After we had settled and freshened-up, we strode confidently outside. Then we took a good look up. I’m not going to lie: we thought ‘Oh shit!’. We had been to three other Tuscan hilltowns/cities at that stage: Montecatini Alto, San Gimignano and Siena. To get uphill to those, you have a funicular, a long gently-sloped road (to the most commonly used entrance) and multiple escalators, respectively. This time, we’d be using our own legs to travel just under 250 meters, but about 50 meters up…. on average a 1/5 gradient. That’s pretty steep!

We walked the first 50m, across a zebra crossing and up steps, then more steps, then a steep gravel slope, then even more steps until we reached Porta all’Arco itself, and the very first photo (fittingly) I ever took of Volterra.

Because we had never really heard of the phrase piano piano! we powered on up Via Porta all’Arco after a short break. We were pretty breathless when we reached the top!

It was so quiet! This was ok by us, as this town, if we could find a property, would be our chill zone.

When we had reached the top, I consulted Google maps, and saw that Del Duca was 30m to our right. I said to Niamh “Let’s go to that place the beardy lad recommended!” (Sorry, David!). So, in we went. It, too, was relatively quiet. We didn’t know the family, and so can’t quite recount who we were greeted by. I can remember for certain that Claudia wasn’t there, but Genuino was. Anyway, our waitress for the night was really lovely, and settled us at a large circular table, in a corner, quite near the entrance to their wine cellar. If I recall correctly, Alessandro Calabrese, their head chef, hadn’t been too long there – please correctly me if I’m wrong! I didn’t know that at the time, and assumed Ivana was still heading things up in the kitchen.

While we waited for our first course, two amazing things happened: we were given some bread, and then an amuse bouche. The latter was one of the most extraordinary things I had eaten up to that point in my life – I remember the crispy pork belly and anchovy on the top, but I can’t remember what the central part was. Here is a picture of it from a later blog. Do you remember Willy Wonka’s Three Course Dinner gum? This was like that! I took it all in one bite. I got the crisp of the belly first, then that was followed by a savoury pesto-like flavour of the middle substance, and finally at the end was a gentle hint of fishiness from the anchovy. It was incredibly tasty! Then we destroyed everything by thinking we were sophisticates and ordered olive oil and balsamic for our bread. Brutta, brutta, BRUTTA!!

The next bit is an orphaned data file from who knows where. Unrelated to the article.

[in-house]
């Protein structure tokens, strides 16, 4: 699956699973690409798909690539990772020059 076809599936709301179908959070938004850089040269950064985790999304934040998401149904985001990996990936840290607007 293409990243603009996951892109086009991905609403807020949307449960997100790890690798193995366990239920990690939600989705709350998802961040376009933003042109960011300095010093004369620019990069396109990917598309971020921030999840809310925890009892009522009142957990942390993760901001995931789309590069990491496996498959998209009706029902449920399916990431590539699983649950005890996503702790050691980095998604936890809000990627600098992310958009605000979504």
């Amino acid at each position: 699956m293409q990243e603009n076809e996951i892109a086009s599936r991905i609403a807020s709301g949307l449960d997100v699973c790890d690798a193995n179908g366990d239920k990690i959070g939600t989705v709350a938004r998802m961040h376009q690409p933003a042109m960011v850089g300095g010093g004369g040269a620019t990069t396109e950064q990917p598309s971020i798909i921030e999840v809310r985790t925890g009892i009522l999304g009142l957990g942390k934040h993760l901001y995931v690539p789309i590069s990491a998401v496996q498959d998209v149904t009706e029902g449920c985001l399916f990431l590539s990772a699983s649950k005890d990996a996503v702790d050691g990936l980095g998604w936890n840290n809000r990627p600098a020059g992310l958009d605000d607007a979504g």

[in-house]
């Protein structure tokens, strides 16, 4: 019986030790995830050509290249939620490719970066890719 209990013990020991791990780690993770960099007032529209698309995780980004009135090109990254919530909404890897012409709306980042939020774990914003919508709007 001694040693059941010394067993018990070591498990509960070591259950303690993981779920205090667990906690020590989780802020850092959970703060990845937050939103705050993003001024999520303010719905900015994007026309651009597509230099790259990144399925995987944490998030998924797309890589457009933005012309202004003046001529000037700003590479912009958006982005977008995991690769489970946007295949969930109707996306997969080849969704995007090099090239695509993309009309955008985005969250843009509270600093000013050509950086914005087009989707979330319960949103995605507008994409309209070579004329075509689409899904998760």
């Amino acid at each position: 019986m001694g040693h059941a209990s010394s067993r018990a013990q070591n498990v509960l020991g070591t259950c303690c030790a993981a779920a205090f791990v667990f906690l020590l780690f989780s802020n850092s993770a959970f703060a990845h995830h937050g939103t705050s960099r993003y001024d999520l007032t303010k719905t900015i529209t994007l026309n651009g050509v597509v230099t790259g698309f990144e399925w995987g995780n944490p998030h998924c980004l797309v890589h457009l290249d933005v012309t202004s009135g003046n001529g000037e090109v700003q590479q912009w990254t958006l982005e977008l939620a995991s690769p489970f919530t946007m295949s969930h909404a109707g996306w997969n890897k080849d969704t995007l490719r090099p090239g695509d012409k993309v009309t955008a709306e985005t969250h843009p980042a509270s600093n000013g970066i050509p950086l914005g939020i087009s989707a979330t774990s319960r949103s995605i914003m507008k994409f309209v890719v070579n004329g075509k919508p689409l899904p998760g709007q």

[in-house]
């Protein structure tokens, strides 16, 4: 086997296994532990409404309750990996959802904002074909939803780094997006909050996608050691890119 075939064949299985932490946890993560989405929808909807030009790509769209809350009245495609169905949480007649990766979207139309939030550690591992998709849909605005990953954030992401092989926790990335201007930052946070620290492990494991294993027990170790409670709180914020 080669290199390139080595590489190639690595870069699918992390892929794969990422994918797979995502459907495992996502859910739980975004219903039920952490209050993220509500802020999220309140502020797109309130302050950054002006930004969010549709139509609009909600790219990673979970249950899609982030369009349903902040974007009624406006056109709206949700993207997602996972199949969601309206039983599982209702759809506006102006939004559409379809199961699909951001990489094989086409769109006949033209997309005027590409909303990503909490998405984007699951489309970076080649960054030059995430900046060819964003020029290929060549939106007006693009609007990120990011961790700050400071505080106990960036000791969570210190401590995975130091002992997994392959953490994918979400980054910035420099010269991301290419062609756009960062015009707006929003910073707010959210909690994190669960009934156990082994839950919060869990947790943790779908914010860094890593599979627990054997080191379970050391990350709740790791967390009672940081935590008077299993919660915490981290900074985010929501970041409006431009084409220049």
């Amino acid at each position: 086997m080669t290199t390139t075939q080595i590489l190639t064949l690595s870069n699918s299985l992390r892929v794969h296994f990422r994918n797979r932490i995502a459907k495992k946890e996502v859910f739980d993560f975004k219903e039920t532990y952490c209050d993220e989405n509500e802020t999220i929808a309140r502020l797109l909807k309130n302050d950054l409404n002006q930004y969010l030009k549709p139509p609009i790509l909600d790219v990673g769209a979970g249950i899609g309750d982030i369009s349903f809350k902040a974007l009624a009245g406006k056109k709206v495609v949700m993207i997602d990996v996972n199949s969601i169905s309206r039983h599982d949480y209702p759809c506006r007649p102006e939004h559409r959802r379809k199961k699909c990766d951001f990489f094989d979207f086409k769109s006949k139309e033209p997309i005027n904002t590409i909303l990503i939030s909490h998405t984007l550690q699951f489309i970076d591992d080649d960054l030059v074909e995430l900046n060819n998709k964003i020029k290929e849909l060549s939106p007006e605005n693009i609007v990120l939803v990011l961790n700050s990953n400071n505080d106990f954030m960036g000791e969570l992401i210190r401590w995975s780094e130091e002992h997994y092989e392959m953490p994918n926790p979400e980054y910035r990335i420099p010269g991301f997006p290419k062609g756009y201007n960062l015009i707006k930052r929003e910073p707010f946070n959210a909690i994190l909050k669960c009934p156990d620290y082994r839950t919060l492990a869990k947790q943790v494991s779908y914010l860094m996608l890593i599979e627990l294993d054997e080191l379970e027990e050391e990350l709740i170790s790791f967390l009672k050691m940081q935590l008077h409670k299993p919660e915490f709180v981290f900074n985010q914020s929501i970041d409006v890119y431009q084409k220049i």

Oy! We were obliged, which was nice of them. Our primi arrived, and I grabbed my first ever taste of cinghiale – I had the pappardelle. Niamh was likewise blown away by her ravioli with their delcious sweet and sour tomato sauce, topped with crispy pancetta.

Our secondi were just as tasty. I had fish with cabbage (a first for me!) and Niamh had lamb 3-ways.

I think we both had a chocolate fontante bomb for dessert. So yummy. We actually made both the sweet and sour tomato sauce and and these desserts when we attended a cookery class in the Del Duca’s home.

We had some wines from the Del Duca’s own range, so the waitress asked us if we wanted to have a look inside the wine cellar, which is in a small cavern at the back of the restaurant. I took a photo (with reflections) from outside the door, but not inside the actual cellar itself – which is a shame, as it was impressive!

We left, fully satisfied, and took some more awful photos outside.

So that was our first ever night in Volterra! We went on to visit 3 more times in 2018, eventually sealing the apartment deal in December. We got a lovely little plate from the Del Ducas as a warming gift.

We’ll miss this restaurant hugely, and can only hope that the new owners will still offer Volterrans a fine-dining option going forward.

The Del Ducas themselves are still carrying on with their other businesses (their highly recommended agritourismo and wines), so I am sure we will still see them about the town. And we have been offered the use of their pool on more than one occasion – we’ll take them up on the offer some day! So, thanks folks for all the fun times we’ve had in the restaurant. I think you are doing the right thing in slowing down a little. Your health is your wealth, and in the Pisan colline, there is no finer place than to take as much time as you can grab and enjoy your surroundings and each other’s company. In bocca al lupo!